Place on a cloth, cover, and let rise 30 minutes.
Heat oven to 475º F.
Place dough directly on racks in oven.
As soon as the dough rises into a mound (2 to 5 minutes) place them under a broiler for a few seconds until lightly browned.
Place in a saucepan
3/4 pound stewing beef
enough water to barely cover the meat
1 bay leaf
Bring to a boil, then reduce heat.
1 large onion, chopped
Simmer until the meat is well done.
Turn off the heat.
With a slotted spoon take the meat out and place it on a cutting board.
Chop the meat very finely and set aside.
Pour the broth into a measuring cup.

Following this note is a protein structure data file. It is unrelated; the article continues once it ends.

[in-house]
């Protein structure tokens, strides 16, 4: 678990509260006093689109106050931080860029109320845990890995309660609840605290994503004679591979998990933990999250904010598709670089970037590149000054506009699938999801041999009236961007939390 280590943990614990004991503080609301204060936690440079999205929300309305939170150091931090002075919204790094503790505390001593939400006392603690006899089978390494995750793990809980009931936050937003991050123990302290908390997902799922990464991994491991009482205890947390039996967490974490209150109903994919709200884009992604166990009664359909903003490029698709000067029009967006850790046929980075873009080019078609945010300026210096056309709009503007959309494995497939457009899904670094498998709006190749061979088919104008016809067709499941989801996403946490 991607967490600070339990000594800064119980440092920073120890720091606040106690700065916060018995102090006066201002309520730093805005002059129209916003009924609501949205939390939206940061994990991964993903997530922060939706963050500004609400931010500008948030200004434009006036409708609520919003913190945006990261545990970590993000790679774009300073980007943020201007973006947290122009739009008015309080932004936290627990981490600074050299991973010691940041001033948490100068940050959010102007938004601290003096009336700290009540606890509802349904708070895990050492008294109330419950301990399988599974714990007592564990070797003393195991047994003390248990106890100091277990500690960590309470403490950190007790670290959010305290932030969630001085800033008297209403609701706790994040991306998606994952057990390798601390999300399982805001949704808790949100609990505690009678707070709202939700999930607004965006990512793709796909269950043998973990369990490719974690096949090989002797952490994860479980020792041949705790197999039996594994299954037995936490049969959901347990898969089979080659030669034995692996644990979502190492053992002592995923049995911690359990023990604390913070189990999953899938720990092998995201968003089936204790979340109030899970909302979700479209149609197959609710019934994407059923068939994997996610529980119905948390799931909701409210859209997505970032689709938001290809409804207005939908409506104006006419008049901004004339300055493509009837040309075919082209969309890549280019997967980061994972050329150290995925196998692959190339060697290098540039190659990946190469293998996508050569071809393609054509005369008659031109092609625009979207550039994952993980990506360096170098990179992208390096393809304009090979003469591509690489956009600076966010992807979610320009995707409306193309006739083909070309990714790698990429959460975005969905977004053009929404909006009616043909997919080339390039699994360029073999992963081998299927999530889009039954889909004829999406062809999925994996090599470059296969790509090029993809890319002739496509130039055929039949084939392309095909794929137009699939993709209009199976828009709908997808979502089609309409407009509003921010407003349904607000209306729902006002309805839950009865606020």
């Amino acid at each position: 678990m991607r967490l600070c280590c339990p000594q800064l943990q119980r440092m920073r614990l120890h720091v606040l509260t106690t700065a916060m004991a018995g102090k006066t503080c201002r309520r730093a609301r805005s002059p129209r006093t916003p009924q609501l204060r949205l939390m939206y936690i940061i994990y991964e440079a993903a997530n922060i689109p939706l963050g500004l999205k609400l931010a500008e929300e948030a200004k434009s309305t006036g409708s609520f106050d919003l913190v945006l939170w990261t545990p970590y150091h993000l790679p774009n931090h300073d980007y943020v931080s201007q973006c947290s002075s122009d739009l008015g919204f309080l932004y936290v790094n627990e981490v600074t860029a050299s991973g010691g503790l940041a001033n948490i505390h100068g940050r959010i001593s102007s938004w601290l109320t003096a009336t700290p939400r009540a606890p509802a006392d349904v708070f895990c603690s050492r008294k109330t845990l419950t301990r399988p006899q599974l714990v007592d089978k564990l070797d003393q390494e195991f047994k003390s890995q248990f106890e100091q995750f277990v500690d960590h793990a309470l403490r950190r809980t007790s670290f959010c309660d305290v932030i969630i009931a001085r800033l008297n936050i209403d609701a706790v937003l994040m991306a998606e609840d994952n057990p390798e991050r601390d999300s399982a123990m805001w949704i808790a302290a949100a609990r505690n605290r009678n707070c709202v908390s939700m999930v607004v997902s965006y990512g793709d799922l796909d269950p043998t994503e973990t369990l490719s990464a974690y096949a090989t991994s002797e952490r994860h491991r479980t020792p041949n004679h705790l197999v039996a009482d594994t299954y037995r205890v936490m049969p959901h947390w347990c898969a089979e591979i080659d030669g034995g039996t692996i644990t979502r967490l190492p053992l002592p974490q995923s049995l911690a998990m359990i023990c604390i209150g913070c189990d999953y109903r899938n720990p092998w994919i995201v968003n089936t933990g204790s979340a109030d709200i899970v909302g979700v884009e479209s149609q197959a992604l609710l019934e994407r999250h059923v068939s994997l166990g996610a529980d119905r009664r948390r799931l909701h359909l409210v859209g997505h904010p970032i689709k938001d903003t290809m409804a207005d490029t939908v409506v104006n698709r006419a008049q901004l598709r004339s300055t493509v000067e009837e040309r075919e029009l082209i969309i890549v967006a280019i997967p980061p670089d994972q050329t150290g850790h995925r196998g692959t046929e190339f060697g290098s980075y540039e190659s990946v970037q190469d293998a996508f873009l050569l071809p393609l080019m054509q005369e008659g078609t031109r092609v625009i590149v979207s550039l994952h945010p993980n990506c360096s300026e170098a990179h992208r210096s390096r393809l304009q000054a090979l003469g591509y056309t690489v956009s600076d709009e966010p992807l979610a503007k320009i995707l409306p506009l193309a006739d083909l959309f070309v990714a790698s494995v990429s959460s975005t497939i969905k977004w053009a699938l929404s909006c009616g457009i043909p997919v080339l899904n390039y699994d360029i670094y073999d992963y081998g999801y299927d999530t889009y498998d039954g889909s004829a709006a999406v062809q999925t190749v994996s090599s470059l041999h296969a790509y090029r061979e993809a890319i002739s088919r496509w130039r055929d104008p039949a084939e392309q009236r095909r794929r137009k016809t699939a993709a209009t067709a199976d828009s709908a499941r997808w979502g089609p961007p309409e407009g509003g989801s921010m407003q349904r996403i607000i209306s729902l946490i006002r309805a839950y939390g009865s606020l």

You’ll need 2 Cups liquid.
Add water if you don’t have enough broth.
Place in a large pot
7 Tablespoons butter
Melt over medium heat and add, stirring constantly
1 cup flour
Continue cooking and stirring until the mixture is golden.
Stir in the broth and continue stirring until the mixture is thick.
1 teaspoon Maggi seasoning
3/4 teaspoon salt
1/4 teaspoon pepper
1/2 Tablespoon parsley flakes
Remove from head and add the finely chopped meat.
Cool and place mixture into a pan.
Cover and place in refrigerator until cold.
When thoroughly chilled, shape mixture into rolls, about 1 x 4 inches.
Place in a small bowl
bread crumbs, finely ground
Place in another small bowl
Roll the meat rolls in bread crumbs, then in the beaten eggs, then again in the crumbs.
Put the rolls in the refrigerator for an hour or more.
In a large pot heat to 400º F
enough oil for deep frying
Fry the rolls, a few at a time, until brown.
Drain on absorbent paper towels.